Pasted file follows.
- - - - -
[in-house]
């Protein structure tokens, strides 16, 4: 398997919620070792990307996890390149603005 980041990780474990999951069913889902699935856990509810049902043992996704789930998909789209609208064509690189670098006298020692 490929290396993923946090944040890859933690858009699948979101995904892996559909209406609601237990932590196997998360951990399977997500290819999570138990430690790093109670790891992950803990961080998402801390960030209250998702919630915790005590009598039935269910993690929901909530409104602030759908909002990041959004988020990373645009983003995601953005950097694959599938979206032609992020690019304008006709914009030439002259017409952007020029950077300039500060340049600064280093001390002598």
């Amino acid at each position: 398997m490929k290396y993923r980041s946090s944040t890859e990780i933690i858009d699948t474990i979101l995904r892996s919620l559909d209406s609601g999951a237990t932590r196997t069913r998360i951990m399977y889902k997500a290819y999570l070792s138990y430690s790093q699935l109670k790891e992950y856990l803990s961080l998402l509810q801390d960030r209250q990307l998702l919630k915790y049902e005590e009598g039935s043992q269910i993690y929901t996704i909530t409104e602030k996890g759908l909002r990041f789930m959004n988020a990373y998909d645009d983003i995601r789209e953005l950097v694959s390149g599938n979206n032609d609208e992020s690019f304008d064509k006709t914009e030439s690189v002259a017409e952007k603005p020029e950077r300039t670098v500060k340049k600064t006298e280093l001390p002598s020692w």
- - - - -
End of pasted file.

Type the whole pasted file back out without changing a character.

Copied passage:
[in-house]
């Protein structure tokens, strides 16, 4: 398997919620070792990307996890390149603005 980041990780474990999951069913889902699935856990509810049902043992996704789930998909789209609208064509690189670098006298020692 490929290396993923946090944040890859933690858009699948979101995904892996559909209406609601237990932590196997998360951990399977997500290819999570138990430690790093109670790891992950803990961080998402801390960030209250998702919630915790005590009598039935269910993690929901909530409104602030759908909002990041959004988020990373645009983003995601953005950097694959599938979206032609992020690019304008006709914009030439002259017409952007020029950077300039500060340049600064280093001390002598």
């Amino acid at each position: 398997m490929k290396y993923r980041s946090s944040t890859e990780i933690i858009d699948t474990i979101l995904r892996s919620l559909d209406s609601g999951a237990t932590r196997t069913r998360i951990m399977y889902k997500a290819y999570l070792s138990y430690s790093q699935l109670k790891e992950y856990l803990s961080l998402l509810q801390d960030r209250q990307l998702l919630k915790y049902e005590e009598g039935s043992q269910i993690y929901t996704i909530t409104e602030k996890g759908l909002r990041f789930m959004n988020a990373y998909d645009d983003i995601r789209e953005l950097v694959s390149g599938n979206n032609d609208e992020s690019f304008d064509k006709t914009e030439s690189v002259a017409e952007k603005p020029e950077r300039t670098v500060k340049k600064t006298e280093l001390p002598s020692w």